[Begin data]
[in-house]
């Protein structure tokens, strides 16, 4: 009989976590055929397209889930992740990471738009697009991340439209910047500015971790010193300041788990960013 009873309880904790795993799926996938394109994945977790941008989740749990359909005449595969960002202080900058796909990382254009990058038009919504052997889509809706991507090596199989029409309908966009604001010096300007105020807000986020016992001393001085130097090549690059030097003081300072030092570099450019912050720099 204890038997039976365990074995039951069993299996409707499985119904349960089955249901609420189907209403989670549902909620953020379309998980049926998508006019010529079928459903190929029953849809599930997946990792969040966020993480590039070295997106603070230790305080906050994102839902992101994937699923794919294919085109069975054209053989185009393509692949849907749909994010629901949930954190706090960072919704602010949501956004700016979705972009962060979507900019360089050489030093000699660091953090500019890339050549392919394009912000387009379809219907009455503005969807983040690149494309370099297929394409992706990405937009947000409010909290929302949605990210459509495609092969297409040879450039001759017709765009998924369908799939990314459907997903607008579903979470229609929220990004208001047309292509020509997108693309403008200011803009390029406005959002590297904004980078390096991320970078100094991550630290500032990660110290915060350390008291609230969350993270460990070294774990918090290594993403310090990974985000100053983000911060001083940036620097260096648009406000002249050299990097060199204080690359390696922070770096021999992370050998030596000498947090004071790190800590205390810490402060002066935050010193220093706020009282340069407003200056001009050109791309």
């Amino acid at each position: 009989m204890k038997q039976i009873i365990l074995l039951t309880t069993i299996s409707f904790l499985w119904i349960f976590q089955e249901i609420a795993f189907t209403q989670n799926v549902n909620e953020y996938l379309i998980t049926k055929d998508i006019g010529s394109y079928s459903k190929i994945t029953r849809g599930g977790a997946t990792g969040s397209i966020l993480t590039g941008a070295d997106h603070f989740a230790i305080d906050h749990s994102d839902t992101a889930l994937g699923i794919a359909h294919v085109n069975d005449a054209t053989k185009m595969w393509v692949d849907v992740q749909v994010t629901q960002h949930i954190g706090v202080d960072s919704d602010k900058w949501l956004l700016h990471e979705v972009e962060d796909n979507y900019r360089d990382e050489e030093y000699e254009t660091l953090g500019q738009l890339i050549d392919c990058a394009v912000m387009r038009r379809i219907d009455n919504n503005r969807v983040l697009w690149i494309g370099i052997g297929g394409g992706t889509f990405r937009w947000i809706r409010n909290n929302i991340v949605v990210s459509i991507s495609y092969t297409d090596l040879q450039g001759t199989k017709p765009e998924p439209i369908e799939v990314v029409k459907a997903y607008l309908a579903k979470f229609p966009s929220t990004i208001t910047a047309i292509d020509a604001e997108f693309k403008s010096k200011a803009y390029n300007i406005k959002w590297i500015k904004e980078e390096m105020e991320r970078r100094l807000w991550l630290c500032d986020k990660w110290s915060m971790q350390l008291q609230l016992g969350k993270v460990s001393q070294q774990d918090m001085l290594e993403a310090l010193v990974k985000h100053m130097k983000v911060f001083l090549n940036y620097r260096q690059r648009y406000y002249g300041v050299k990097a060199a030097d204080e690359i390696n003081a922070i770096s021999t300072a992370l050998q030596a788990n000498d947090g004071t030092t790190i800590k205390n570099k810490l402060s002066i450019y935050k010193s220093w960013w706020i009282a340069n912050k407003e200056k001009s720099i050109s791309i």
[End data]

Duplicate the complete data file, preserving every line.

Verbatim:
[in-house]
């Protein structure tokens, strides 16, 4: 009989976590055929397209889930992740990471738009697009991340439209910047500015971790010193300041788990960013 009873309880904790795993799926996938394109994945977790941008989740749990359909005449595969960002202080900058796909990382254009990058038009919504052997889509809706991507090596199989029409309908966009604001010096300007105020807000986020016992001393001085130097090549690059030097003081300072030092570099450019912050720099 204890038997039976365990074995039951069993299996409707499985119904349960089955249901609420189907209403989670549902909620953020379309998980049926998508006019010529079928459903190929029953849809599930997946990792969040966020993480590039070295997106603070230790305080906050994102839902992101994937699923794919294919085109069975054209053989185009393509692949849907749909994010629901949930954190706090960072919704602010949501956004700016979705972009962060979507900019360089050489030093000699660091953090500019890339050549392919394009912000387009379809219907009455503005969807983040690149494309370099297929394409992706990405937009947000409010909290929302949605990210459509495609092969297409040879450039001759017709765009998924369908799939990314459907997903607008579903979470229609929220990004208001047309292509020509997108693309403008200011803009390029406005959002590297904004980078390096991320970078100094991550630290500032990660110290915060350390008291609230969350993270460990070294774990918090290594993403310090990974985000100053983000911060001083940036620097260096648009406000002249050299990097060199204080690359390696922070770096021999992370050998030596000498947090004071790190800590205390810490402060002066935050010193220093706020009282340069407003200056001009050109791309």
């Amino acid at each position: 009989m204890k038997q039976i009873i365990l074995l039951t309880t069993i299996s409707f904790l499985w119904i349960f976590q089955e249901i609420a795993f189907t209403q989670n799926v549902n909620e953020y996938l379309i998980t049926k055929d998508i006019g010529s394109y079928s459903k190929i994945t029953r849809g599930g977790a997946t990792g969040s397209i966020l993480t590039g941008a070295d997106h603070f989740a230790i305080d906050h749990s994102d839902t992101a889930l994937g699923i794919a359909h294919v085109n069975d005449a054209t053989k185009m595969w393509v692949d849907v992740q749909v994010t629901q960002h949930i954190g706090v202080d960072s919704d602010k900058w949501l956004l700016h990471e979705v972009e962060d796909n979507y900019r360089d990382e050489e030093y000699e254009t660091l953090g500019q738009l890339i050549d392919c990058a394009v912000m387009r038009r379809i219907d009455n919504n503005r969807v983040l697009w690149i494309g370099i052997g297929g394409g992706t889509f990405r937009w947000i809706r409010n909290n929302i991340v949605v990210s459509i991507s495609y092969t297409d090596l040879q450039g001759t199989k017709p765009e998924p439209i369908e799939v990314v029409k459907a997903y607008l309908a579903k979470f229609p966009s929220t990004i208001t910047a047309i292509d020509a604001e997108f693309k403008s010096k200011a803009y390029n300007i406005k959002w590297i500015k904004e980078e390096m105020e991320r970078r100094l807000w991550l630290c500032d986020k990660w110290s915060m971790q350390l008291q609230l016992g969350k993270v460990s001393q070294q774990d918090m001085l290594e993403a310090l010193v990974k985000h100053m130097k983000v911060f001083l090549n940036y620097r260096q690059r648009y406000y002249g300041v050299k990097a060199a030097d204080e690359i390696n003081a922070i770096s021999t300072a992370l050998q030596a788990n000498d947090g004071t030092t790190i800590k205390n570099k810490l402060s002066i450019y935050k010193s220093w960013w706020i009282a340069n912050k407003e200056k001009s720099i050109s791309i």